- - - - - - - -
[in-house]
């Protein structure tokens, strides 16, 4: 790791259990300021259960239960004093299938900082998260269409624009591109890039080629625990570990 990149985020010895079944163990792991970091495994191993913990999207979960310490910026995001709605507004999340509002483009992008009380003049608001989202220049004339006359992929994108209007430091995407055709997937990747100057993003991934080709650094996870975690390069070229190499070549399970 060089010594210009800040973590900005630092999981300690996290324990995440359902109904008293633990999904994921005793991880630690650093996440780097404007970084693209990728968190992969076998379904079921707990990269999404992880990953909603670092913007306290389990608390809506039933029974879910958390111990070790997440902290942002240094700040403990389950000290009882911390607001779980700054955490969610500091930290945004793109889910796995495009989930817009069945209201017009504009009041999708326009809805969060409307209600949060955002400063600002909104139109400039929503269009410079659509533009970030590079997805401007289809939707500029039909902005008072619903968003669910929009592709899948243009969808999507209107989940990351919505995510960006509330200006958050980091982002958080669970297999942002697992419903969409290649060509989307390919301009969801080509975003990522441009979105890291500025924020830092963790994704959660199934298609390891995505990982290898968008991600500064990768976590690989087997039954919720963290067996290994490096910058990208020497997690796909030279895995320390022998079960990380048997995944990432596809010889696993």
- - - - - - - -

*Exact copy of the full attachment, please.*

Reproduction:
[in-house]
């Protein structure tokens, strides 16, 4: 790791259990300021259960239960004093299938900082998260269409624009591109890039080629625990570990 990149985020010895079944163990792991970091495994191993913990999207979960310490910026995001709605507004999340509002483009992008009380003049608001989202220049004339006359992929994108209007430091995407055709997937990747100057993003991934080709650094996870975690390069070229190499070549399970 060089010594210009800040973590900005630092999981300690996290324990995440359902109904008293633990999904994921005793991880630690650093996440780097404007970084693209990728968190992969076998379904079921707990990269999404992880990953909603670092913007306290389990608390809506039933029974879910958390111990070790997440902290942002240094700040403990389950000290009882911390607001779980700054955490969610500091930290945004793109889910796995495009989930817009069945209201017009504009009041999708326009809805969060409307209600949060955002400063600002909104139109400039929503269009410079659509533009970030590079997805401007289809939707500029039909902005008072619903968003669910929009592709899948243009969808999507209107989940990351919505995510960006509330200006958050980091982002958080669970297999942002697992419903969409290649060509989307390919301009969801080509975003990522441009979105890291500025924020830092963790994704959660199934298609390891995505990982290898968008991600500064990768976590690989087997039954919720963290067996290994490096910058990208020497997690796909030279895995320390022998079960990380048997995944990432596809010889696993």